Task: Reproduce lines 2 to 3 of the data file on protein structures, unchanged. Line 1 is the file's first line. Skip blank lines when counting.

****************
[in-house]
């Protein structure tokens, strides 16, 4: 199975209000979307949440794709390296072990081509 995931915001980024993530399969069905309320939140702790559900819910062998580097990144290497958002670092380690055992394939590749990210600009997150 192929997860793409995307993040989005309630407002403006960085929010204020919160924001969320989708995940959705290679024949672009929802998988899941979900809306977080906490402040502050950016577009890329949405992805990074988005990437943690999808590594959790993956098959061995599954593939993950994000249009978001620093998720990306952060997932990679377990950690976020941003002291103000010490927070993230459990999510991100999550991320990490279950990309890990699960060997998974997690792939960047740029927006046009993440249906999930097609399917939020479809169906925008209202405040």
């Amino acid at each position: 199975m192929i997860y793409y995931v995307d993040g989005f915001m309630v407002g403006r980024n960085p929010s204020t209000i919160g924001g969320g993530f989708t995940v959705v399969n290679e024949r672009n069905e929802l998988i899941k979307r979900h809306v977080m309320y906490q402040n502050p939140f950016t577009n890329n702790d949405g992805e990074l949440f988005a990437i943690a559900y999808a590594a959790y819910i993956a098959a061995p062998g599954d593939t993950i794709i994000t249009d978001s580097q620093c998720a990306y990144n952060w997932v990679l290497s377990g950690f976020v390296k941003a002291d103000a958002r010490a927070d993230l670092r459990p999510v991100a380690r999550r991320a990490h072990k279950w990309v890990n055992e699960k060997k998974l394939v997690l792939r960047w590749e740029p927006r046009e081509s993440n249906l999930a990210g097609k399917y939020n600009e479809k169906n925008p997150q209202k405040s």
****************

């Protein structure tokens, strides 16, 4: 199975209000979307949440794709390296072990081509 995931915001980024993530399969069905309320939140702790559900819910062998580097990144290497958002670092380690055992394939590749990210600009997150 192929997860793409995307993040989005309630407002403006960085929010204020919160924001969320989708995940959705290679024949672009929802998988899941979900809306977080906490402040502050950016577009890329949405992805990074988005990437943690999808590594959790993956098959061995599954593939993950994000249009978001620093998720990306952060997932990679377990950690976020941003002291103000010490927070993230459990999510991100999550991320990490279950990309890990699960060997998974997690792939960047740029927006046009993440249906999930097609399917939020479809169906925008209202405040």
């Amino acid at each position: 199975m192929i997860y793409y995931v995307d993040g989005f915001m309630v407002g403006r980024n960085p929010s204020t209000i919160g924001g969320g993530f989708t995940v959705v399969n290679e024949r672009n069905e929802l998988i899941k979307r979900h809306v977080m309320y906490q402040n502050p939140f950016t577009n890329n702790d949405g992805e990074l949440f988005a990437i943690a559900y999808a590594a959790y819910i993956a098959a061995p062998g599954d593939t993950i794709i994000t249009d978001s580097q620093c998720a990306y990144n952060w997932v990679l290497s377990g950690f976020v390296k941003a002291d103000a958002r010490a927070d993230l670092r459990p999510v991100a380690r999550r991320a990490h072990k279950w990309v890990n055992e699960k060997k998974l394939v997690l792939r960047w590749e740029p927006r046009e081509s993440n249906l999930a990210g097609k399917y939020n600009e479809k169906n925008p997150q209202k405040s």